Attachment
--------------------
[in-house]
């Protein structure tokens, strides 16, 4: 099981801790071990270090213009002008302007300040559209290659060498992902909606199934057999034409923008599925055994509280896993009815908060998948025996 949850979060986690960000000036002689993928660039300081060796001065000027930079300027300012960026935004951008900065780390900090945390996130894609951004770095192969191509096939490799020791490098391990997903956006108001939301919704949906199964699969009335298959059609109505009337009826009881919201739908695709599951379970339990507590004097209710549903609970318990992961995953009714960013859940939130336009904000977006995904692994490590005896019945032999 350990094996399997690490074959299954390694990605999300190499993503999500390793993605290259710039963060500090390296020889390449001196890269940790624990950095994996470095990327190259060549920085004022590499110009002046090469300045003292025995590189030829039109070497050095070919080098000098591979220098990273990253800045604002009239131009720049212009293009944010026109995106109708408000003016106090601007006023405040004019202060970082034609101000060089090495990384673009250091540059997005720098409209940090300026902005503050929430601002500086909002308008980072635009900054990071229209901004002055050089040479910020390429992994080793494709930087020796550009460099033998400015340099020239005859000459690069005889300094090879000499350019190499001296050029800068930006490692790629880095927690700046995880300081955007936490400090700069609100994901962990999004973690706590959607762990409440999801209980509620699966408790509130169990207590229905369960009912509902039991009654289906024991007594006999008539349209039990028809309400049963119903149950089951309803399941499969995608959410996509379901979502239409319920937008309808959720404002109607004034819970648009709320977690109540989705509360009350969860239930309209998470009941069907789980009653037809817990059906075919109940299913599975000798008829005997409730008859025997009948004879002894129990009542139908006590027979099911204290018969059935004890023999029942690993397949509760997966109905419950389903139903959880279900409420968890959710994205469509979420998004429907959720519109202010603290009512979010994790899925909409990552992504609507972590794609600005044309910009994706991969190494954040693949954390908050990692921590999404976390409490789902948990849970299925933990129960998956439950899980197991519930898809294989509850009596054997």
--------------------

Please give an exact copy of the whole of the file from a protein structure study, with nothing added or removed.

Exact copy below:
[in-house]
């Protein structure tokens, strides 16, 4: 099981801790071990270090213009002008302007300040559209290659060498992902909606199934057999034409923008599925055994509280896993009815908060998948025996 949850979060986690960000000036002689993928660039300081060796001065000027930079300027300012960026935004951008900065780390900090945390996130894609951004770095192969191509096939490799020791490098391990997903956006108001939301919704949906199964699969009335298959059609109505009337009826009881919201739908695709599951379970339990507590004097209710549903609970318990992961995953009714960013859940939130336009904000977006995904692994490590005896019945032999 350990094996399997690490074959299954390694990605999300190499993503999500390793993605290259710039963060500090390296020889390449001196890269940790624990950095994996470095990327190259060549920085004022590499110009002046090469300045003292025995590189030829039109070497050095070919080098000098591979220098990273990253800045604002009239131009720049212009293009944010026109995106109708408000003016106090601007006023405040004019202060970082034609101000060089090495990384673009250091540059997005720098409209940090300026902005503050929430601002500086909002308008980072635009900054990071229209901004002055050089040479910020390429992994080793494709930087020796550009460099033998400015340099020239005859000459690069005889300094090879000499350019190499001296050029800068930006490692790629880095927690700046995880300081955007936490400090700069609100994901962990999004973690706590959607762990409440999801209980509620699966408790509130169990207590229905369960009912509902039991009654289906024991007594006999008539349209039990028809309400049963119903149950089951309803399941499969995608959410996509379901979502239409319920937008309808959720404002109607004034819970648009709320977690109540989705509360009350969860239930309209998470009941069907789980009653037809817990059906075919109940299913599975000798008829005997409730008859025997009948004879002894129990009542139908006590027979099911204290018969059935004890023999029942690993397949509760997966109905419950389903139903959880279900409420968890959710994205469509979420998004429907959720519109202010603290009512979010994790899925909409990552992504609507972590794609600005044309910009994706991969190494954040693949954390908050990692921590999404976390409490789902948990849970299925933990129960998956439950899980197991519930898809294989509850009596054997």